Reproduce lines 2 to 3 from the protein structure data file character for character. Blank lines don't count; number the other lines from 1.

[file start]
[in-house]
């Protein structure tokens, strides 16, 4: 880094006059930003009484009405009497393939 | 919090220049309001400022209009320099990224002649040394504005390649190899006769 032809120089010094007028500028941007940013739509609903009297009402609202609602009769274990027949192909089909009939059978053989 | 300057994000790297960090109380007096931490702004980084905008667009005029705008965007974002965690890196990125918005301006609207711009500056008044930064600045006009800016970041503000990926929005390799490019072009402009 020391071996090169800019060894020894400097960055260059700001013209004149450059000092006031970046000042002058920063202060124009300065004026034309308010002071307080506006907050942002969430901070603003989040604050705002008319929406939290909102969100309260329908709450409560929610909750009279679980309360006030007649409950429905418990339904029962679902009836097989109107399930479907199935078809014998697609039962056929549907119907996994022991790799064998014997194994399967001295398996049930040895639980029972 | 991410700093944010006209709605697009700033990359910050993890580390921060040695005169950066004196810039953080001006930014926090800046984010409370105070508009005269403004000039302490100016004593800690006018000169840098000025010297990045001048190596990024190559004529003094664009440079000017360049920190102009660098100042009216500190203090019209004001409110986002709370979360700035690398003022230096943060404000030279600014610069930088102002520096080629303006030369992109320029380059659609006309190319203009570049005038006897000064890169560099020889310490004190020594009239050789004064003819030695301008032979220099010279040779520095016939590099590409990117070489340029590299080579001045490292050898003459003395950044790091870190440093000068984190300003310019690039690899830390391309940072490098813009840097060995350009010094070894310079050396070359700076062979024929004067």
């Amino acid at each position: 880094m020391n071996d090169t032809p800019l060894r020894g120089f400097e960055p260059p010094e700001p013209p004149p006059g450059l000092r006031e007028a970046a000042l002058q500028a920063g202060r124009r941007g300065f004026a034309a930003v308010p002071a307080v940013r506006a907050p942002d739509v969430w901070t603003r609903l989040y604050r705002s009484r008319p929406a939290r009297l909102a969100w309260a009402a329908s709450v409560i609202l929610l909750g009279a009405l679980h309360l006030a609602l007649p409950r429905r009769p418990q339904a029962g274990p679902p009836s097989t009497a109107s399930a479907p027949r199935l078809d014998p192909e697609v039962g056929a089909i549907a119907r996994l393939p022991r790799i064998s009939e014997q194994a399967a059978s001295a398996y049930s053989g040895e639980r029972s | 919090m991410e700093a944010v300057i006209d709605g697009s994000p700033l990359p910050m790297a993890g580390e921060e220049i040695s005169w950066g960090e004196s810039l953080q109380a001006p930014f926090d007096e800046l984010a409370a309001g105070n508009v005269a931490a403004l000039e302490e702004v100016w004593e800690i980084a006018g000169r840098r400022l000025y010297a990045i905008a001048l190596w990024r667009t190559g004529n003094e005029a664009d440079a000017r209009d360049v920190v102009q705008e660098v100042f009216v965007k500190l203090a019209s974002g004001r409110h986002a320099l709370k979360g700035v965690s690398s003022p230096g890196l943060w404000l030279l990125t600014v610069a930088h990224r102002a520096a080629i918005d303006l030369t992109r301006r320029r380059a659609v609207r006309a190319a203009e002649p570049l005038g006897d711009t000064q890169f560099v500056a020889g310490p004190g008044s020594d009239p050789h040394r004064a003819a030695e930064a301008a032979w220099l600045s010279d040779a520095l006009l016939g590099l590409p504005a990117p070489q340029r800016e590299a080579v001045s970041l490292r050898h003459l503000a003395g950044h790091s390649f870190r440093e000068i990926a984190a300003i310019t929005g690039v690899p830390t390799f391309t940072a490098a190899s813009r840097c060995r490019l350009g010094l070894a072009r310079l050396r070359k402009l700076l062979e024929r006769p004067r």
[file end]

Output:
């Protein structure tokens, strides 16, 4: 880094006059930003009484009405009497393939 | 919090220049309001400022209009320099990224002649040394504005390649190899006769 032809120089010094007028500028941007940013739509609903009297009402609202609602009769274990027949192909089909009939059978053989 | 300057994000790297960090109380007096931490702004980084905008667009005029705008965007974002965690890196990125918005301006609207711009500056008044930064600045006009800016970041503000990926929005390799490019072009402009 020391071996090169800019060894020894400097960055260059700001013209004149450059000092006031970046000042002058920063202060124009300065004026034309308010002071307080506006907050942002969430901070603003989040604050705002008319929406939290909102969100309260329908709450409560929610909750009279679980309360006030007649409950429905418990339904029962679902009836097989109107399930479907199935078809014998697609039962056929549907119907996994022991790799064998014997194994399967001295398996049930040895639980029972 | 991410700093944010006209709605697009700033990359910050993890580390921060040695005169950066004196810039953080001006930014926090800046984010409370105070508009005269403004000039302490100016004593800690006018000169840098000025010297990045001048190596990024190559004529003094664009440079000017360049920190102009660098100042009216500190203090019209004001409110986002709370979360700035690398003022230096943060404000030279600014610069930088102002520096080629303006030369992109320029380059659609006309190319203009570049005038006897000064890169560099020889310490004190020594009239050789004064003819030695301008032979220099010279040779520095016939590099590409990117070489340029590299080579001045490292050898003459003395950044790091870190440093000068984190300003310019690039690899830390391309940072490098813009840097060995350009010094070894310079050396070359700076062979024929004067």
């Amino acid at each position: 880094m020391n071996d090169t032809p800019l060894r020894g120089f400097e960055p260059p010094e700001p013209p004149p006059g450059l000092r006031e007028a970046a000042l002058q500028a920063g202060r124009r941007g300065f004026a034309a930003v308010p002071a307080v940013r506006a907050p942002d739509v969430w901070t603003r609903l989040y604050r705002s009484r008319p929406a939290r009297l909102a969100w309260a009402a329908s709450v409560i609202l929610l909750g009279a009405l679980h309360l006030a609602l007649p409950r429905r009769p418990q339904a029962g274990p679902p009836s097989t009497a109107s399930a479907p027949r199935l078809d014998p192909e697609v039962g056929a089909i549907a119907r996994l393939p022991r790799i064998s009939e014997q194994a399967a059978s001295a398996y049930s053989g040895e639980r029972s | 919090m991410e700093a944010v300057i006209d709605g697009s994000p700033l990359p910050m790297a993890g580390e921060e220049i040695s005169w950066g960090e004196s810039l953080q109380a001006p930014f926090d007096e800046l984010a409370a309001g105070n508009v005269a931490a403004l000039e302490e702004v100016w004593e800690i980084a006018g000169r840098r400022l000025y010297a990045i905008a001048l190596w990024r667009t190559g004529n003094e005029a664009d440079a000017r209009d360049v920190v102009q705008e660098v100042f009216v965007k500190l203090a019209s974002g004001r409110h986002a320099l709370k979360g700035v965690s690398s003022p230096g890196l943060w404000l030279l990125t600014v610069a930088h990224r102002a520096a080629i918005d303006l030369t992109r301006r320029r380059a659609v609207r006309a190319a203009e002649p570049l005038g006897d711009t000064q890169f560099v500056a020889g310490p004190g008044s020594d009239p050789h040394r004064a003819a030695e930064a301008a032979w220099l600045s010279d040779a520095l006009l016939g590099l590409p504005a990117p070489q340029r800016e590299a080579v001045s970041l490292r050898h003459l503000a003395g950044h790091s390649f870190r440093e000068i990926a984190a300003i310019t929005g690039v690899p830390t390799f391309t940072a490098a190899s813009r840097c060995r490019l350009g010094l070894a072009r310079l050396r070359k402009l700076l062979e024929r006769p004067r």